Shadow Housing and Planning Minister John Healey MP led Labour’s response to the second reading of the Housing and Planning Bill in the House of Commons on Monday.
Mr Healey and his team concentrated their fire on the Bill’s proposed changes to the social housing sector, and to the increased power it will give to the Secretary of State for Communities and Local Government to intervene directly in the planning system.
Mr Healey described the Bill as:
‘‘An extraordinary personal and political retreat for the Secretary of State. He was Mr Localism… now he is the Minister fronting this Bill with 32 new centralising powers and a legalised cash grab from councils for the Chancellor… he is the Minister who, as the House has seen this afternoon, has to duck and dive to evade the truth that council and housing association homes sold off under this Bill will not be replaced one for one, like for like, let alone in the local areas in which they are lost.’’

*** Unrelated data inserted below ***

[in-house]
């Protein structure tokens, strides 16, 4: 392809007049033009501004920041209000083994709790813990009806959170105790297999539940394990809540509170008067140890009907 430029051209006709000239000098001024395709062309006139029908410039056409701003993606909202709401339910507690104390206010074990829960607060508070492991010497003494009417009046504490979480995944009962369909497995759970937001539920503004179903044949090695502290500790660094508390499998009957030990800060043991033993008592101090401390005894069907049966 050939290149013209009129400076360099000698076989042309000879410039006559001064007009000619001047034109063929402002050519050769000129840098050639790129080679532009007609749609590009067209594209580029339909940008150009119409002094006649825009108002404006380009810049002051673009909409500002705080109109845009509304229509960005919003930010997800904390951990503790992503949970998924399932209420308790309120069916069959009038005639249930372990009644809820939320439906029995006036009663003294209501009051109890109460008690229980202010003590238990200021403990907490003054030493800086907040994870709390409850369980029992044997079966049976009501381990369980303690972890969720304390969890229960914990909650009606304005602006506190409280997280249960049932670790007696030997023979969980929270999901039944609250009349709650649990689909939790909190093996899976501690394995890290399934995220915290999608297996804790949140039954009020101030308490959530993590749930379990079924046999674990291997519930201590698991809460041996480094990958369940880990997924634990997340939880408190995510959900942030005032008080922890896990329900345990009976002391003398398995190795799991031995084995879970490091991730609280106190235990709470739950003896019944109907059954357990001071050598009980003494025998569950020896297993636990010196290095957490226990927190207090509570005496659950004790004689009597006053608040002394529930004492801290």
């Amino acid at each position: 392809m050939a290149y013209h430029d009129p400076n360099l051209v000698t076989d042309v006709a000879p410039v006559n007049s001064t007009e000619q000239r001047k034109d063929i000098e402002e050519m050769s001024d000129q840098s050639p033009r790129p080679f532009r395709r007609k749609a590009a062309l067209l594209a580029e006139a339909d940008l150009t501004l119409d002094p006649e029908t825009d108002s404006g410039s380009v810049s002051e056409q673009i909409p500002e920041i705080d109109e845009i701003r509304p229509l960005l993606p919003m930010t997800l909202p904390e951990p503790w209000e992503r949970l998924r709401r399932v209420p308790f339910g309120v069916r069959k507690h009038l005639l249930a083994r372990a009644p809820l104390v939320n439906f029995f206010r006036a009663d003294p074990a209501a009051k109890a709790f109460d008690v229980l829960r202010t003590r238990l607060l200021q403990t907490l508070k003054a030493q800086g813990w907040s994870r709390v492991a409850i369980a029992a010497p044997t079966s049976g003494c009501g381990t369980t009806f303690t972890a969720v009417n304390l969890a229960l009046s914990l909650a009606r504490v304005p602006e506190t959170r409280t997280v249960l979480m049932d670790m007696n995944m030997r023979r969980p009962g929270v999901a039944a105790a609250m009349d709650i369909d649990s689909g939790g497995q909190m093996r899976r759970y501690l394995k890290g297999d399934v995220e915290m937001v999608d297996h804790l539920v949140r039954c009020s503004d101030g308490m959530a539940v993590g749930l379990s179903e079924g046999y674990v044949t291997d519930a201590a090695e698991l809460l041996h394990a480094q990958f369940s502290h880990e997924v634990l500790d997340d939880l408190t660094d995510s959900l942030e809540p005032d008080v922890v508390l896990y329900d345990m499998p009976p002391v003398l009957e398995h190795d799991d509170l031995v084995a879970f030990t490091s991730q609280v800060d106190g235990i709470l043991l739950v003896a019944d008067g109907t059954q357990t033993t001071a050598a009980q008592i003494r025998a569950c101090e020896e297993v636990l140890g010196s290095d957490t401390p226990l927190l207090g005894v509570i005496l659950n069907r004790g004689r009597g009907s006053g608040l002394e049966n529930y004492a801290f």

Labour MP for Hammersmith Andy Slaughter described the proposed sell-off of high value social housing properties as a ‘‘field day for developers’’, arguing that ‘‘in Hammersmith, the policy applies to 50% of homes: 6,500 homes. In Kensington and Chelsea, it is 97% of the stock.’’
Former Shadow Communities and Local Government Secretary Emma Reynolds MP suggested that uncertainty amongst housing associations as to their future income was inhibiting their development plans, with many ‘‘saying that they are not going to build any more affordable homes. Others are revising down the numbers that they were going to build’’.
Labour gave tacit support to other parts of the Bill, with Housing spokesperson Roberta Blackman Woods MP saying that:
‘‘The measures to speed up neighbourhood planning, to require local plans to be made, to streamline the compulsory purchase system and to prioritise building on brownfield land are to be welcomed.’’
Labour’s response to the Bill is clear – to frame it as a Treasury power-grab, at the expense of the social housing sector and local government’s freedom of manoeuvre. The Party’s own planning policies have yet to fully emerge.